Protecting the soil to save life on the planet
The planet loses some 24 billion tonnes of fertile soil every year. Consequently, protecting and restoring soils can reduce forced migration, improve food security, stimulate economic growth and help us tackle the global climate emergency.
Without soil, we cannot eat, and without soil protection we risk, at best, being swept away by landslides and floods. Soil health is crucial in combating climate change and is an indispensable reservoir of biodiversity.
The theme of this year’s day
calls for a form of planetary resilience:
"Restoration. Territory. Recovery.
Let's rebuild better with healthy soil”.
NETWORKED INDIVIDUALS AND INSTITUTIONS ARE CALLED UPON TO… LIMIT THEMSELVES:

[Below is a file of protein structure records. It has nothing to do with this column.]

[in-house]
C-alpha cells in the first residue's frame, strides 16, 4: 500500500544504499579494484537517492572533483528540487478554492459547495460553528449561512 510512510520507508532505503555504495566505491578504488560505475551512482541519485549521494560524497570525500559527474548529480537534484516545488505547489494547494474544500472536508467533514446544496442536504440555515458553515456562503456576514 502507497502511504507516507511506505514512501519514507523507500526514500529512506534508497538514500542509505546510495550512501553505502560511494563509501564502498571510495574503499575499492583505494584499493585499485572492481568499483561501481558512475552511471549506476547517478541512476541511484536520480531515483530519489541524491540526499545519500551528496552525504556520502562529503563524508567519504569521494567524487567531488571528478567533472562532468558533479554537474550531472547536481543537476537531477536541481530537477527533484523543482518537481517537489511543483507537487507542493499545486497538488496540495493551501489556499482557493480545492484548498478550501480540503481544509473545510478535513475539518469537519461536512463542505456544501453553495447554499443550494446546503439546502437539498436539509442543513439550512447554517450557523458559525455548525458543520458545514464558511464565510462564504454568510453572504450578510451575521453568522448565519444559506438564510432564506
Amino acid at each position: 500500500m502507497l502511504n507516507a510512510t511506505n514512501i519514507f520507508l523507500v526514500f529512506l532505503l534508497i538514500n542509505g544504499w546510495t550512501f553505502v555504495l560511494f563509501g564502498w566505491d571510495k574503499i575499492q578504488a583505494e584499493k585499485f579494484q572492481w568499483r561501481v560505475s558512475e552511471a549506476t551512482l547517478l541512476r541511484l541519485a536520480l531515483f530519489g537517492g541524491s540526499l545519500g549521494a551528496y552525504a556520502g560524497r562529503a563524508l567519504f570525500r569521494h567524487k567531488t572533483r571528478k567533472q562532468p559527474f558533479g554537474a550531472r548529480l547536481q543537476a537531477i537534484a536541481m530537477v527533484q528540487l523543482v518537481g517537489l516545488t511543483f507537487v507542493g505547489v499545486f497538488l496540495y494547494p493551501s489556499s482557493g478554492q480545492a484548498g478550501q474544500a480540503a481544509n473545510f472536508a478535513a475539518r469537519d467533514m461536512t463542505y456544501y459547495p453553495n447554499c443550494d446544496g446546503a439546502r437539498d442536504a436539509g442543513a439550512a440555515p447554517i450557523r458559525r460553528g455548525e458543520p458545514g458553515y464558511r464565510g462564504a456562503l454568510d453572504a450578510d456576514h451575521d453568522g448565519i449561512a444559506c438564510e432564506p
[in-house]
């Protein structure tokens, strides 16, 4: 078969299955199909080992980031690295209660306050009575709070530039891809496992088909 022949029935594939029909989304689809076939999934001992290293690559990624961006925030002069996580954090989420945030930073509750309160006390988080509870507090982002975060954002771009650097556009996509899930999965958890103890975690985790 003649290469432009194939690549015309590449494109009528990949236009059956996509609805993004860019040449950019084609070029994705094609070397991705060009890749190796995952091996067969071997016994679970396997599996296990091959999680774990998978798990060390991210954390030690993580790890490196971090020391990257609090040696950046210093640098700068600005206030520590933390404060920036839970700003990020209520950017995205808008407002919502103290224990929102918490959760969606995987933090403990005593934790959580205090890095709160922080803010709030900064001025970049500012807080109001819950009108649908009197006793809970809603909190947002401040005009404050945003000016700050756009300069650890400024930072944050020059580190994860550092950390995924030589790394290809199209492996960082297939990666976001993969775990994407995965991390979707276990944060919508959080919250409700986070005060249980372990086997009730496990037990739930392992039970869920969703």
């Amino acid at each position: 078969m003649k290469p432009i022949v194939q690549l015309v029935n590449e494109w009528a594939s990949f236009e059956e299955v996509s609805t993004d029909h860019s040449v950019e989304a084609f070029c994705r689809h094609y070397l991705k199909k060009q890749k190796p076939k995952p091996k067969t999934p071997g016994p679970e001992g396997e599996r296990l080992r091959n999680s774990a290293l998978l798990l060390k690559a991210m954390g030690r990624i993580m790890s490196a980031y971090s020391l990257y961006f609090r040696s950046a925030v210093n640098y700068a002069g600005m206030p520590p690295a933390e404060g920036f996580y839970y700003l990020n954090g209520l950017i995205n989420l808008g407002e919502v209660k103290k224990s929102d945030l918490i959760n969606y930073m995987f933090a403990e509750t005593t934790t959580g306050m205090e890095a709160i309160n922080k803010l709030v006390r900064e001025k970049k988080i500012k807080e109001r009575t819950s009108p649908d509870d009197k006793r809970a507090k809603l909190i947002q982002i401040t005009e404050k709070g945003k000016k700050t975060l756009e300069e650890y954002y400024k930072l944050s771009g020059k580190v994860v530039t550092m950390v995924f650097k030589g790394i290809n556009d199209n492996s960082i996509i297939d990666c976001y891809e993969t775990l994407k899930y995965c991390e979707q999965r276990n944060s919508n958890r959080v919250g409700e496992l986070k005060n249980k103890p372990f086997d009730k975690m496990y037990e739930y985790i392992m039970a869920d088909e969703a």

- reduce excessive demand on natural land;
- avoid food waste;
- reduce water demand for food and industrial production;
- reduce the water footprint of livestock production;
- balance the demand for animal products;
- prevent forested areas, which protect biodiversity and combat soil degradation and desertification, from being lost due to the conversion of land for agricultural use, grazing and feed production.
WHAT ARE THESE WAYS OF RESPECTING THE EARTH BASED ON?
The United Nations Convention to Combat Desertification is the only legally binding international instrument. It regulates and guides the actions necessary to combat land degradation and desertification by linking environmental protection and socio-economic development with sustainable land and soil management.
Together with the United Nations Framework Convention on Climate Change (UNFCCC) and the Convention on Biological Diversity (CBD), it forms part of the three UN environmental conventions also known as the “Rio Conventions”.